However, based on the Nepal quake, Jaxa experts say there is no cause for concern
GLOF: At least 10 glacial lakes in northern Bhutan have grown substantially in the past two years, researchers from the Japan Aerospace Exploration Agency (JAXA) said.
JAXA researcher (Dr) Hiroto Nagai has been studying the lakes and the possibility of glacial lakes outburst floods (GLOF) in the area.
The 10 lakes include a few newly formed lakes and the Thothormi lake at the source of the Phochhu in Lunana. However, he said predicting a GLOF is difficult as it depends on multiple factors: blockage of outlet, glacial melt, and merging of supra-glacial lakes, among others.
Hiroto Nagai also studied the GLOF of the Lemthangtsho that drained entirely in to the Mochhu basin on June 28 last year. He found the lake behaved in a unique manner.
“Unlike other glacial lakes, it expanded rapidly within a short period, about a month, and collapsed,” Hiroto Nagai said, pointing out that this was unusual behaviour.
The latest observation was after the heavy monsoon rain in July this year to check if there is any potential danger of GLOF.
“We need to study further as to how much was the monsoon rain responsible for the growth of the lakes,” Hiroto Nagai said. “It’s possible and we’ll look in to it.”
Glacier areas have been decreasing consistently, reaching 600 square kilometres.
To qualify for inventory, a glacial lakes should be 100 by 100 metres at least slightly bigger than the size of a football field.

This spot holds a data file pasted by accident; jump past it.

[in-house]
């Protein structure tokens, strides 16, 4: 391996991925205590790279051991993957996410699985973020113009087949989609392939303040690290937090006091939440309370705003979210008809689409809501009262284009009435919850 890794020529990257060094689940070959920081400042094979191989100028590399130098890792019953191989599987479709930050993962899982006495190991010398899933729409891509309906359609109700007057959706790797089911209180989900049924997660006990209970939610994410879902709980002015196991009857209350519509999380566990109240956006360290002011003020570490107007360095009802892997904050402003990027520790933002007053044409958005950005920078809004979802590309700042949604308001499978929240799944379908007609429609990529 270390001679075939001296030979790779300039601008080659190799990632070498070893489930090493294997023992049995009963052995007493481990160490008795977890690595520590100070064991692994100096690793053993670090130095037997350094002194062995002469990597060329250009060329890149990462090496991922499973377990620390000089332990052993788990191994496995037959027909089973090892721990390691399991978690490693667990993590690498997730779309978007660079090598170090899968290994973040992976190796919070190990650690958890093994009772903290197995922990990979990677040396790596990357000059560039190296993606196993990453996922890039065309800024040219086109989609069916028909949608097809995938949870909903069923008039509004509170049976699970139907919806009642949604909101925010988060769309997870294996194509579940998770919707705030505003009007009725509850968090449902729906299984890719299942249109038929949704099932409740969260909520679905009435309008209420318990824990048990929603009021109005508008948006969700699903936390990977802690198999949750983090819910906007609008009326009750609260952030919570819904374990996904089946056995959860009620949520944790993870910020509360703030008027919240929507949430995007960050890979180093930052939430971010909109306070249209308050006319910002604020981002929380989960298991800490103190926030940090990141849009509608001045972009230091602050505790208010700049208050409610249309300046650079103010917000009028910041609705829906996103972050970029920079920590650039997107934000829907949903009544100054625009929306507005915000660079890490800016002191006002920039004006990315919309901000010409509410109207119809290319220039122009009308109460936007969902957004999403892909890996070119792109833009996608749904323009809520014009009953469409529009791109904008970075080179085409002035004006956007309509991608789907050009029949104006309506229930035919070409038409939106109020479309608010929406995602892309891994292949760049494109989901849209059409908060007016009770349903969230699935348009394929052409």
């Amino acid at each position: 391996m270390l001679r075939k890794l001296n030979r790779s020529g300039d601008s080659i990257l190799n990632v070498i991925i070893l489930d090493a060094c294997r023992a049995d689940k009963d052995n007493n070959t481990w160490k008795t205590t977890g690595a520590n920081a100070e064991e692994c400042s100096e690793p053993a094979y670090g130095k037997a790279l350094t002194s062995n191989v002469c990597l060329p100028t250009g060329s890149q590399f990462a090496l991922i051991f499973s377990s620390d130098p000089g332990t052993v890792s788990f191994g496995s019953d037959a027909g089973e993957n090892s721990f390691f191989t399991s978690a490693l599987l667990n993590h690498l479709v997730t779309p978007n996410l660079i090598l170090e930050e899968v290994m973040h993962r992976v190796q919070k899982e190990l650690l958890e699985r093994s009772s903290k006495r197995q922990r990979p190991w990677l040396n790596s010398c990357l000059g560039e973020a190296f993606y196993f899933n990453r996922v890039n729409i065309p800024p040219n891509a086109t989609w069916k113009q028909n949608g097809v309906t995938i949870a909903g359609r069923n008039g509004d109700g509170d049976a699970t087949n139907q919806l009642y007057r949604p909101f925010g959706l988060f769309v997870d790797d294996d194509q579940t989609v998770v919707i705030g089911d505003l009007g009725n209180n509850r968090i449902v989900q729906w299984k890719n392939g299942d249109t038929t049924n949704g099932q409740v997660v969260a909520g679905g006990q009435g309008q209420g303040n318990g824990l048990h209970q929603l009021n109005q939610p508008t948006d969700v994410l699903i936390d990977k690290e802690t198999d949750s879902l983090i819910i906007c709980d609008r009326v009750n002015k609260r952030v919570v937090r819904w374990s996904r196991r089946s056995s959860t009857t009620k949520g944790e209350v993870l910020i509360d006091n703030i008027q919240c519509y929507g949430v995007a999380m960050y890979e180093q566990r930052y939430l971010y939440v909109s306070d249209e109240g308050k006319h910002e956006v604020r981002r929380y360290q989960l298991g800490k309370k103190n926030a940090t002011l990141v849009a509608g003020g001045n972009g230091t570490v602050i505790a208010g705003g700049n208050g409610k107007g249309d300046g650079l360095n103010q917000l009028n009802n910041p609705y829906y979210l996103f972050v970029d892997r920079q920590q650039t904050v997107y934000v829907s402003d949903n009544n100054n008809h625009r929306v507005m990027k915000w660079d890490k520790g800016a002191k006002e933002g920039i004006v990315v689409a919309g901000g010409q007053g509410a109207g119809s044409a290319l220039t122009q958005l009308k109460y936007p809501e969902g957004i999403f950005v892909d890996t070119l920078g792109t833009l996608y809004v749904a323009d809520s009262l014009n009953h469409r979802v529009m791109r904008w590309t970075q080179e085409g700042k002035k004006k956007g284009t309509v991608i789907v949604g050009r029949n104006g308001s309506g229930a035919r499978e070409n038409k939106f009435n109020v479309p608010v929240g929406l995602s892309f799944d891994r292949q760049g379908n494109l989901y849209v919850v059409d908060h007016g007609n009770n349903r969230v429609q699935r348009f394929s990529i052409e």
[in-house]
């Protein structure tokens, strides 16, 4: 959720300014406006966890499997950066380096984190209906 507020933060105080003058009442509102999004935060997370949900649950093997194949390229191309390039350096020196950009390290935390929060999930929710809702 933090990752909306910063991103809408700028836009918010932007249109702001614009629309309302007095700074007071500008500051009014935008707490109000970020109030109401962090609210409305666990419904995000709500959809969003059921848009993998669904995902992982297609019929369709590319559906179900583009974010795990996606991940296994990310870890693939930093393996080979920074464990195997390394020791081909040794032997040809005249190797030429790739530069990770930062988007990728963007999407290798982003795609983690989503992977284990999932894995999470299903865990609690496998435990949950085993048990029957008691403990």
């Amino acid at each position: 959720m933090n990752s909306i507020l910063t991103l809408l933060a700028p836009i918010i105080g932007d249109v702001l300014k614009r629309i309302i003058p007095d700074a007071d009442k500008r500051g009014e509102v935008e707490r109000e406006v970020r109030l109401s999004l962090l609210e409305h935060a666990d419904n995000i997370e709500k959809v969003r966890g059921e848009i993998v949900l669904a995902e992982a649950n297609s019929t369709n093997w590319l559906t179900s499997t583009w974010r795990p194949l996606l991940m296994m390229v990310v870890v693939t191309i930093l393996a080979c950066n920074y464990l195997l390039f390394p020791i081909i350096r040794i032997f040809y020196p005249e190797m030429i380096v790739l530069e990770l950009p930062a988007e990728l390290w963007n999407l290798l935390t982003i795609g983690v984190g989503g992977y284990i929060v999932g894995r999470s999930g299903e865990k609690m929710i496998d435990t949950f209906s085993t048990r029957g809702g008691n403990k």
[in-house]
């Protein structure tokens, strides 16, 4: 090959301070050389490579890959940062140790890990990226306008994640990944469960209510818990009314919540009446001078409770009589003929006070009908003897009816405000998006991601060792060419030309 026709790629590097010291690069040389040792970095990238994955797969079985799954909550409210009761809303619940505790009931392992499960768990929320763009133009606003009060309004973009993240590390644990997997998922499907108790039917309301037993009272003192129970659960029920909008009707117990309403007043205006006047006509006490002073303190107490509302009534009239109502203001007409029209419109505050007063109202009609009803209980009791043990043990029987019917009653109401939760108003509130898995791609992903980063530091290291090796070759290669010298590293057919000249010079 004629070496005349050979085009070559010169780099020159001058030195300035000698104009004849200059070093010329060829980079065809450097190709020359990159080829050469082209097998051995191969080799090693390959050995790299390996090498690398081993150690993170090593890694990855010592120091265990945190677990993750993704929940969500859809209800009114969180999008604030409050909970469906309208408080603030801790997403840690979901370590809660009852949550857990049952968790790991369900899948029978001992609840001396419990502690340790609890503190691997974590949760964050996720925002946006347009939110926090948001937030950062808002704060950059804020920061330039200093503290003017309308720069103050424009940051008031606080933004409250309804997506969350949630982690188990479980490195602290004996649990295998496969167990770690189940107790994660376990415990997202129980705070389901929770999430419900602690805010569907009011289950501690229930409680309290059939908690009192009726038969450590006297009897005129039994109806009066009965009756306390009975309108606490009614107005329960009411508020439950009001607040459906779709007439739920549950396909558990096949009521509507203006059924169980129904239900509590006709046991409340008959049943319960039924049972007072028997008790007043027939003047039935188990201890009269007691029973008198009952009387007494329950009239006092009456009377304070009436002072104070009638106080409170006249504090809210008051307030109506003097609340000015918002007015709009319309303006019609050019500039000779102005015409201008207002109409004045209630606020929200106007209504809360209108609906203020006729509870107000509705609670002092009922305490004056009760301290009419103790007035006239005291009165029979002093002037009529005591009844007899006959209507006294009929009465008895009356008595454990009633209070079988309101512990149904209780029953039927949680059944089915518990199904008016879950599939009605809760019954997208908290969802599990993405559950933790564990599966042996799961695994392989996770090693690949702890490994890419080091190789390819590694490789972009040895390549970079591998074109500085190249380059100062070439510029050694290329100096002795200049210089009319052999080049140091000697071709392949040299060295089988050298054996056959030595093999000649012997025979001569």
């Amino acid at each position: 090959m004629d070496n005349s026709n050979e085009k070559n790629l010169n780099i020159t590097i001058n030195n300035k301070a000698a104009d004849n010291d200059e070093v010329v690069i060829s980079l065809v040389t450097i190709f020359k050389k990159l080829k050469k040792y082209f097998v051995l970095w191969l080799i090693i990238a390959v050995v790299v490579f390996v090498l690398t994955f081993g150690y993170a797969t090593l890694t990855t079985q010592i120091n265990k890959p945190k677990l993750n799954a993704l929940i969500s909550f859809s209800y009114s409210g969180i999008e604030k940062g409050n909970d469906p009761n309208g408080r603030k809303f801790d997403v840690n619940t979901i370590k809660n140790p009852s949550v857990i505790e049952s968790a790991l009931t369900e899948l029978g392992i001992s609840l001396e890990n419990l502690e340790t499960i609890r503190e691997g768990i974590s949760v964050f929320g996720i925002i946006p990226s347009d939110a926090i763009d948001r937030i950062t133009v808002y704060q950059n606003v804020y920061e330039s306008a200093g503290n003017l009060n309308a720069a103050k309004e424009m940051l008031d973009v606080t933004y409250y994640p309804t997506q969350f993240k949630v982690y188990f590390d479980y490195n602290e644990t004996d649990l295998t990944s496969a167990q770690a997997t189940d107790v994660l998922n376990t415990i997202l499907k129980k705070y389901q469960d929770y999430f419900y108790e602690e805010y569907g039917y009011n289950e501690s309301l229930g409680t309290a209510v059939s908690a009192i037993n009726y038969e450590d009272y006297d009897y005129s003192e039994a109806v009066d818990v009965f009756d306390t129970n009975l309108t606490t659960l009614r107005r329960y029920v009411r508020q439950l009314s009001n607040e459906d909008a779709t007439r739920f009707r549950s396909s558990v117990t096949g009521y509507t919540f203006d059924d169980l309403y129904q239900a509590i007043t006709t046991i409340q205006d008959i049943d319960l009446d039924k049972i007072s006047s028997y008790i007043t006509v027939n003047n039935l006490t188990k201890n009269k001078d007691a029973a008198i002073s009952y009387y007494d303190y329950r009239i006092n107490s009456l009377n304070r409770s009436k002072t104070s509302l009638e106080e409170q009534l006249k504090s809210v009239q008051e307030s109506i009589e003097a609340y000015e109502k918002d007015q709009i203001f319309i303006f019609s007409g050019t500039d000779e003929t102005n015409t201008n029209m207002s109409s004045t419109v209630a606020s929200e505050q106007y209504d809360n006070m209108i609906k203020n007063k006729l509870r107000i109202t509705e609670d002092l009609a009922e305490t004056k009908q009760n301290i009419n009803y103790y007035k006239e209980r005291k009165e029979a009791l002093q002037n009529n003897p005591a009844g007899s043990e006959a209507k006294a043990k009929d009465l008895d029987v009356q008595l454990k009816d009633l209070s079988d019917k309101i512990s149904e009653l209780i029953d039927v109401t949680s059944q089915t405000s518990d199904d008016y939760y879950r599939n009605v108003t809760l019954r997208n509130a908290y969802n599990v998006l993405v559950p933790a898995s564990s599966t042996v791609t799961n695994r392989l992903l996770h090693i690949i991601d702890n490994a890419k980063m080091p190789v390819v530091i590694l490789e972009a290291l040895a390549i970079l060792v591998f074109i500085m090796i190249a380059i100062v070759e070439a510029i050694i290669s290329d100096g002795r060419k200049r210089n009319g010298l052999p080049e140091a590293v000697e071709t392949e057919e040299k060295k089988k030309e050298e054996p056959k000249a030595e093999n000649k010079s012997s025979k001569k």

About 2,500 square kilometres of the country remains under snow cover throughout the year.
A partial breach of the Luggye Tsho on October 7, 1994 was the most catastrophic event in recent history of the country, both in terms of its magnitude and the loss of life, property, and infrastructure downstream.
The GLOF killed 20 people, and damaged several houses, and pasture lands The event prompted the government to commission several research activities on glaciers and glacial lakes.
The country has embarked on mitigating GLOF risks since 2008 reducing the Thothormi lake, the most potentially dangerous lake. The hydro met department installed early warning systems along the Punatsangchhu basin and Chamkharchhu.
In September last year, the Department of Hydro-Met Services (DHMS) dispatched a team of geologists, foresters, GIS technicians and hydrologists to the glacial lakes and villages of Lunana gewog to survey lakes, profile rivers and conduct a vulnerability assessment on the local people living in the area.
Expanding glacial lakes, in the wake of seismologists suggesting the region could be hit with a major earthquake, is a major cause of concern for Bhutan.
However, JAXA experts say that from the Nepal experience it’s unlikely that the lakes would pose a major threat. A senior JAXA researcher, (Dr) Takeo Tadono said that in Russia heavy rains would trigger GLOFs but it is unlikely in Bhutan.
“The Nepal earthquake did not cause any GLOF in the country,” he said.
After Pakistan, Bhutan is the second country that is vulnerable to GLOF in the SAARC region. The region has more than 7,683 glacial lakes of which nearly 3,000 are in Bhutan. There are 125 potentially dangerous glacial lakes in the region, of which 25 are in the country. Thorthormi Lake is considered the most potentially dangerous.
Tshering Palden | Japan